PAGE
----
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Can You Live Forever? Maybe Not–But You Can Have Fun Trying

Posted: January 28, 2011 at 6:11 pm


Editor's Note: Carl Zimmer, author of this month's article, "100 Trillion Connections," has just brought out a much-acclaimed e-book, Brain Cuttings: 15 Journeys Through the Mind (Scott & Nix), that compiles a series of his writings on neuroscience. In this chapter, adapted from an article that was first published in Playboy , Zimmer takes the reader on a tour of the 2009 Singularity Summit in New York City. His ability to contrast the fantastical predictions of speakers at the conference with the sometimes more skeptical assessments from other scientists makes his account a fascinating read.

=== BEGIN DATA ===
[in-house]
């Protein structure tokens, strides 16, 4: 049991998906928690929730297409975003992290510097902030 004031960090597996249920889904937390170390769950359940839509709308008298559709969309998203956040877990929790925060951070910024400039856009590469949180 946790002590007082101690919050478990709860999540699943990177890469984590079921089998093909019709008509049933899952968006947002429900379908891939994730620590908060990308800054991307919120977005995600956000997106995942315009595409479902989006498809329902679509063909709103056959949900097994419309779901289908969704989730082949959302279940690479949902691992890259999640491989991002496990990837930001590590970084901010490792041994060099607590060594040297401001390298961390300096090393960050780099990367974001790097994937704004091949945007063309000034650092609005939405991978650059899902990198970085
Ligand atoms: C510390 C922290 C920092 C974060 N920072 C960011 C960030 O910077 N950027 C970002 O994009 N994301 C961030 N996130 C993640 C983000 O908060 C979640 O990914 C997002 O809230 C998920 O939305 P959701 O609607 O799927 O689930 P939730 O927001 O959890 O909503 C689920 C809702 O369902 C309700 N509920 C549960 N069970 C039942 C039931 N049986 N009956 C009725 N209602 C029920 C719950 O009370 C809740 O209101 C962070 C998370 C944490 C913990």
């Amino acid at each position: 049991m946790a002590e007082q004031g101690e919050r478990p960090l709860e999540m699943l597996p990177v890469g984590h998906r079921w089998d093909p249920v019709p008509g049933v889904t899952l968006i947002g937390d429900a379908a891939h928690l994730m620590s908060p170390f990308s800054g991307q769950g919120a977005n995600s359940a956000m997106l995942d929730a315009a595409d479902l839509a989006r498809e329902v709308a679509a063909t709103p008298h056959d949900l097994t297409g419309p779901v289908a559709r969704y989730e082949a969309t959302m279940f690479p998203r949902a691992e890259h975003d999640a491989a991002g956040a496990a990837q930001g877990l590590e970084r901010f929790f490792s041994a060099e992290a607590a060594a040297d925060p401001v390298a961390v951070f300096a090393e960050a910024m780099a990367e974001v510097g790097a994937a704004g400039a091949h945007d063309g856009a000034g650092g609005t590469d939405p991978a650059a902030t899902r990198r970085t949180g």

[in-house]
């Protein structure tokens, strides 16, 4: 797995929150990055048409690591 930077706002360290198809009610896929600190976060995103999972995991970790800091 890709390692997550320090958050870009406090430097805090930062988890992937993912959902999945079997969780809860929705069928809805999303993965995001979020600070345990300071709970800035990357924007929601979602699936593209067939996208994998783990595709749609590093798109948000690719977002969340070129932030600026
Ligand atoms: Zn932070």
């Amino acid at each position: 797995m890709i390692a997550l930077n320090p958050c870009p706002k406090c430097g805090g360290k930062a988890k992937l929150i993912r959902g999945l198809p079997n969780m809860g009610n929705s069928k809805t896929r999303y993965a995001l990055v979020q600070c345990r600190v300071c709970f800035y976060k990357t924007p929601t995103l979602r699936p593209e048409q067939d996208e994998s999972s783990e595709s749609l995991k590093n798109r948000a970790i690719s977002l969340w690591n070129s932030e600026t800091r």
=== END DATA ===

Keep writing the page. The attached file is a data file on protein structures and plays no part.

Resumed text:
Let's say you transfer your mind into a computer--not all at once but gradually, having electrodes inserted into your brain and then wirelessly outsourcing your faculties. Someone reroutes your vision through cameras. Someone stores your memories on a net of microprocessors. Step by step your metamorphosis continues until at last the transfer is complete. As engineers get to work boosting the performance of your electronic mind so you can now think as a god, a nurse heaves your fleshy brain into a bag of medical waste. As you--for now let's just call it "you"--start a new chapter of existence exclusively within a machine, an existence that will last as long as there are server farms and hard-disk space and the solar power to run them, are "you" still actually you?

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